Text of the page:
Innovation Styles

An innomation briefing by Stewart McKie.

Innovation Styles

May 2006

Introducing two styles of innovation.
Top-Down Innovation

The process and technology of topdown or strategy-driven innovation.
Bottom-Up Innovation

When you approach innovation from a process and technology perspective it becomes clear that innovation is not one kind of process supported by one technology “landscape” - it depends on the style of innovation that you intend to focus on in your business. Here we use the term innovation “style” as a means of differentiating what we are talking about here from other ways of categorizing innovation, for example:

The process and technology of bottom-up or idea-driven innovation.

• Incremental innovation that has a sustaining impact
in the marketplace.

• Radical innovation that has a disruptive impact in the
marketplace. The two styles briefly outlined here are top-down or strategy-driven innovation and bottom-up or idea-driven innovation. It is important to note that they are not mutually exclusive styles in that idea-driven innovation is a way of assisting with strategy-driven innovation. The aim of this briefing is to help readers to understand the differences between the two styles in terms of their process and process support technology.

Top-Down Innovation
Driven by Strategy

Intentional and sustained innovation cannot depend on an ad-hoc process. Instead it must be driven by a strategy to innovate. Strategy-driven innovation is a top-down innovation style that reflects upper management’s vision for the development of the business in the future. The process involves envisioning the strategy; creating a strategic plan to execute the strategy, developing the innovation deliverables demanded by the strategy and realizing the value of those deliverables in the marketplace.

The technology landscape for strategy-driven innovation is dominated by roadmapping both the technique and tool. Creating roadmaps to reflect the strategic plan helps you to envision the strategy, plan its execution, manage innovation deliverable development and the realization of value in the marketplace. A wide variety of other software tools have their own part to play to support the roadmapping effort at different phases of the process, but all are essentially contributing to the view represented by the innovation roadmap that in turn reflects the organization’s strategy.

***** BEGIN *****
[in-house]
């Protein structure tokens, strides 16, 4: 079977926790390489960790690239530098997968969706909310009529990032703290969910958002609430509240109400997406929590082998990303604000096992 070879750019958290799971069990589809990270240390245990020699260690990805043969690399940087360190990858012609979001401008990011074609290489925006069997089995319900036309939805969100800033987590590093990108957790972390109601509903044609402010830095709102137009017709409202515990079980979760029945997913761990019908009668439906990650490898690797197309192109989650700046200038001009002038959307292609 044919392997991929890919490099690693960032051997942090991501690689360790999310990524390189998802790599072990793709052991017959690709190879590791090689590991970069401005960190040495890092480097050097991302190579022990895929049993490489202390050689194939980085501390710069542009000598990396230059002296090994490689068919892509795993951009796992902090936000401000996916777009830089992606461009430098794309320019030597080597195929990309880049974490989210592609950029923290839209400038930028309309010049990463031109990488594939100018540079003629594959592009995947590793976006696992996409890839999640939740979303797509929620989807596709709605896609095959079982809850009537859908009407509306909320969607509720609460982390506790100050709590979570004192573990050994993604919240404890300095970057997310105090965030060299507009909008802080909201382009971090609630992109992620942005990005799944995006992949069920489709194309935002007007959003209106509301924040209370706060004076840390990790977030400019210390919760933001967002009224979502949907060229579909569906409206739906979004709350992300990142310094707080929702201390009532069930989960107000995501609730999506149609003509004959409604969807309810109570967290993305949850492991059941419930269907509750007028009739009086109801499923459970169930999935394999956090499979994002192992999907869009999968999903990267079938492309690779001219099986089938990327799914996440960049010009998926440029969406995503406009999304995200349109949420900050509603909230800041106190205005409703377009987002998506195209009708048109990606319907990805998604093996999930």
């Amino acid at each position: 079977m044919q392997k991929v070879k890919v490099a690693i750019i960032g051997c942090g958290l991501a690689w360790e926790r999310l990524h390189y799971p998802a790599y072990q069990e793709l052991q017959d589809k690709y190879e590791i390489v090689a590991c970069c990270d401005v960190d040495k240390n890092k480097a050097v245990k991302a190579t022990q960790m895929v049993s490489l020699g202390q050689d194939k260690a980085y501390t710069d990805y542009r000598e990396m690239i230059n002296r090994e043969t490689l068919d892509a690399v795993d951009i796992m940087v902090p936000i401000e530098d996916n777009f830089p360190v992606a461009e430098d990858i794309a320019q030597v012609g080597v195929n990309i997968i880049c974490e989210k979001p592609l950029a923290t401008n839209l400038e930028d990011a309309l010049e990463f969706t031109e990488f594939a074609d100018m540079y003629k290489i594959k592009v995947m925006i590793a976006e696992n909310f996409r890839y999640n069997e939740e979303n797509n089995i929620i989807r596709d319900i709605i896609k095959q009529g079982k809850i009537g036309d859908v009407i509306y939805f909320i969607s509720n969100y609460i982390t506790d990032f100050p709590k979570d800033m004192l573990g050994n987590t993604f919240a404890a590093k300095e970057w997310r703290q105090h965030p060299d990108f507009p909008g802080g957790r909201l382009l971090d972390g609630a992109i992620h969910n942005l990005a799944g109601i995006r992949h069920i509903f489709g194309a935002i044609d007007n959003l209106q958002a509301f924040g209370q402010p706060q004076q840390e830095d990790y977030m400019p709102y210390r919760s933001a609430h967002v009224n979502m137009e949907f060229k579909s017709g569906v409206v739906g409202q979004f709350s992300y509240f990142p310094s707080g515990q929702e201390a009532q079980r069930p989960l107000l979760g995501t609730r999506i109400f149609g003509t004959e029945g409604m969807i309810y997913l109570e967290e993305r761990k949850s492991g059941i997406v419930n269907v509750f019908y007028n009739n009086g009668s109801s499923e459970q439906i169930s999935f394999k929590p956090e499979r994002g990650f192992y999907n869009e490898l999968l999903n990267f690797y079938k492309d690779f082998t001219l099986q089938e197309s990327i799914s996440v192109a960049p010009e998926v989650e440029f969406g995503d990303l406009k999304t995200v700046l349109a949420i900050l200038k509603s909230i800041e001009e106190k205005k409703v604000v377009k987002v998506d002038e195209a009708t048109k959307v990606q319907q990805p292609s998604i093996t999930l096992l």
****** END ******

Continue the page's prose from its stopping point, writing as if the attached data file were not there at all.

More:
(c) Stewart McKie, 2006


Bottom-Up Innovation
Driven by Ideas

Idea-driven innovation supports strategy-driven innovation but comes from the bottom-up rather than the top-down. This innovation style reflects the fact that ideas are often stimulated by deliberate campaigns intended to improve or solve a problem that could involve a wide range of internal and external stakeholders in the business. And these improvements or problem solving requests are often prompted by the need to change strategy in response to outside events, such as a competitor initiative or the availability of new knowledge or technology for example

The technology landscape for idea-driven innovation is dominated by idea management - both the process and tool. Again there is a wide universe of solutions to help with the process activities of generating, qualifying, developing and realizing the value of ideas. In essence managing the idea pipeline (quantitative) and idea portfolio (qualitative). Idea management manages a process that includes idea

• • • •

Stimulation and collection Screening and adding value Qualifying and evaluating Dispatch

(c) Stewart McKie, 2006


Reward and recognition

Three Steps for Success
1. Decide which style to focus attention on and conduct a people/process/technology audit of competence and capability 2. Make sure that everyone involved with your style of innovation understands the process and the technology support available. 2. Ensure that the core technology is in place to support each process, namely Roadmapping and Idea Management.

About the Author
Stewart McKie

Stewart McKie is an IT innovation consultant with over 20 years industry experience. He has an MSc in Organizational Consulting from Ashridge, a leading UK business school. Stewart’s service offering includes:

• software selection process management • application due diligence for M&A activity • idea management introductory workshops • white paper/article/web content writing • application prototype development
You can contact Stewart:

• by email at • by telephone at +44 (0) 1747 852659 (GMT).

(c) Stewart McKie, 2006